I was asked to write about this for Tourism New Zealand who often get asked the same question. I thought that it would be useful to write about it here too so that clients planning a New Zealand photography tour with us will have easy access to the information.
The simple answer is the one you might expect, in the summer. However, there are nuances for photographers that you should take into account. It depends on what you like to photograph, what weather tolerance you have, how long your New Zealand Photo Tour will be and so on.
Winter in NZ is the opposite of winter in the northern hemisphere. It begins in June and runs through to September. Think of June as being the equivalent of December in the Northern Hemisphere.
In winter, NZ is colder, wetter and (in the right parts) snowier. Down on the South Island, expect winter overnight temperatures as low as -5C and day temperatures ranging from 0C to 15C or thereabouts. On the North Island, overnights generally around 5C and days around 17C average, with some occasional dips into early negative temperatures at night in many parts.
Spring is from September to November. Temperatures begin climbing, especially overnights, rainfall is plentiful and grass grows well on the many farms. The countryside is a riot of green crops and white sheep, cows and budding trees.
Snow will depart from all but the highest of peaks (such as Mount Cook).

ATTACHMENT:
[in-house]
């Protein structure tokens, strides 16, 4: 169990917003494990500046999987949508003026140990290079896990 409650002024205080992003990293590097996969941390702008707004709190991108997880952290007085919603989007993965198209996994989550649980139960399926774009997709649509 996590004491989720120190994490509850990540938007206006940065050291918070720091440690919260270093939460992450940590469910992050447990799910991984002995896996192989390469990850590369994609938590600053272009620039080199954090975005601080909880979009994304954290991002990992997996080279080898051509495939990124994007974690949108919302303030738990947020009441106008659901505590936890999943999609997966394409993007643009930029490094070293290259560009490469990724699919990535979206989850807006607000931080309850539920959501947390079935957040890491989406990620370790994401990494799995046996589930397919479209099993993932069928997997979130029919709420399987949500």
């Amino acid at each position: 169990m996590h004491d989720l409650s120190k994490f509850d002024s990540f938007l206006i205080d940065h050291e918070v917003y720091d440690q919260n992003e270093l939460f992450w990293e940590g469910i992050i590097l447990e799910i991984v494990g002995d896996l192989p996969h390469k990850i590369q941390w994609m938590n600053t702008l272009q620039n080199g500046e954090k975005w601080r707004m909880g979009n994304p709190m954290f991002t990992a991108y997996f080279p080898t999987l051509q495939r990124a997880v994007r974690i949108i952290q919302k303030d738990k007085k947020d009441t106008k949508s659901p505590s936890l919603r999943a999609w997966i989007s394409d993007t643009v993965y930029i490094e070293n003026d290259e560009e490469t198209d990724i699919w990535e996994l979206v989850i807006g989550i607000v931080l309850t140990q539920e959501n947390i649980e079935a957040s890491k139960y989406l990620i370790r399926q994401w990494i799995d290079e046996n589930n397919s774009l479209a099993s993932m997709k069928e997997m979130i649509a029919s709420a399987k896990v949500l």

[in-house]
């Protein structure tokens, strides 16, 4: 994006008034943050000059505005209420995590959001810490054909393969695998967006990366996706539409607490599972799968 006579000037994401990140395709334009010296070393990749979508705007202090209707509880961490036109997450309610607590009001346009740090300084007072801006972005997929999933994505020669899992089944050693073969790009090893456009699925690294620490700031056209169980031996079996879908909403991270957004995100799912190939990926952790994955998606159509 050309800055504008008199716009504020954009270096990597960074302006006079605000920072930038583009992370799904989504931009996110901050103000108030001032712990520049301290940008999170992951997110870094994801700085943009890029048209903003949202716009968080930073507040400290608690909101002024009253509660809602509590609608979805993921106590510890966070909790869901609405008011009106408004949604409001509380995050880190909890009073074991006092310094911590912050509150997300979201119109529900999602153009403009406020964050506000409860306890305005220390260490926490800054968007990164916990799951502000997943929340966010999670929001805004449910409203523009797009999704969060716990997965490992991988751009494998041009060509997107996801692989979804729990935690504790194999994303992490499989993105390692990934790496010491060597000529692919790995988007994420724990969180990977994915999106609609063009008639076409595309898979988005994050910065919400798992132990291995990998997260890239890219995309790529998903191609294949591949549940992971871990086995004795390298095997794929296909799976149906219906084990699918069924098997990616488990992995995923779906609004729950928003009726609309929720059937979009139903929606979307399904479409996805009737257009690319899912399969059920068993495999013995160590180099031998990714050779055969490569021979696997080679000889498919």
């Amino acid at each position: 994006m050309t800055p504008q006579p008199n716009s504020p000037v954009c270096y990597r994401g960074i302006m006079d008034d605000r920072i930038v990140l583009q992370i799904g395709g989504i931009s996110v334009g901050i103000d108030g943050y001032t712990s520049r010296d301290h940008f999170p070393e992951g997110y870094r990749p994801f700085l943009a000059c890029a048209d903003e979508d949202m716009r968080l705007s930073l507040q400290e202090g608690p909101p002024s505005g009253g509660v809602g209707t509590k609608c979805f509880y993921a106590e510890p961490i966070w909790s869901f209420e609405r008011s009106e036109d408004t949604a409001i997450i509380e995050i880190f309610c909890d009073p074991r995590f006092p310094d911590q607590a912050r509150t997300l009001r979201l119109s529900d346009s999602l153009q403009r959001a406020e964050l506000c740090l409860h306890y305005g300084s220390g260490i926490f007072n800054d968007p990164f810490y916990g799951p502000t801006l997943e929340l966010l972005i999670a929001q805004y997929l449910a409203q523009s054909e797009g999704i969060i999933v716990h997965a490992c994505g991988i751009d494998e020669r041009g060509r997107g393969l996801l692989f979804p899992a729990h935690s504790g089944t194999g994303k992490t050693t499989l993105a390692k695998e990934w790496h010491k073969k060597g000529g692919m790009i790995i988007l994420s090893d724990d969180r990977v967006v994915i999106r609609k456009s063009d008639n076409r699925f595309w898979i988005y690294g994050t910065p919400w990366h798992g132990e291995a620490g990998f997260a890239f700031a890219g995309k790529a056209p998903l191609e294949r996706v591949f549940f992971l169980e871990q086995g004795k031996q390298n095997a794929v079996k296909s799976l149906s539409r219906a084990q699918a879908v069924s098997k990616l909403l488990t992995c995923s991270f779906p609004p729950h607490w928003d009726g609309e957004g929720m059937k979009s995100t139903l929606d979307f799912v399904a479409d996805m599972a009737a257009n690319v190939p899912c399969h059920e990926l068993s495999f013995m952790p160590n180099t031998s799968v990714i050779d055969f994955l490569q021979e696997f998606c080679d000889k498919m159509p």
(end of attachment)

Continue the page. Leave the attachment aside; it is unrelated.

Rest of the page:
Summer runs from December through to the end of February.
Usually, long periods of settled, warmer weather. Tourism is at its height and hotels, activities and locations become crowded. Daytime temperatures can hit 30C. Often the countryside will brown over in summer due to insufficient rainfall to keep the grass.
Autumn is from March to May. The countryside will green up if rainfall over summer was short. Early snow will appear on the peaks towards the end of the period. Daytime temperatures are pleasant, evenings start to get chilly.
When Should I Come On My New Zealand Photography Tour?
My recommendations, if you have no other factors driving your decision, is to come in one of the shoulder seasons of Spring or Autumn. Tourism is less fraught than it is in summer which means less crowding and a more pleasant visit. Photographically, either choice can offer spectacular snow covered landscapes. Spring offers a lush, verdant countryside replete with young lambs, Autumn offers (down south at least) brilliant colours from autumn tree foliage.
Do not be put off coming in Summer or Winter if you have no option to do otherwise: both offer equally special photographic opportunities but will require skilled itinerary planning in the summer to avoid the crowds (a speciality of our service, of course) and in winter you will need to pack accordingly to deal with location shooting in colder weather.
For more details on what we can do for you, contact us for a chat.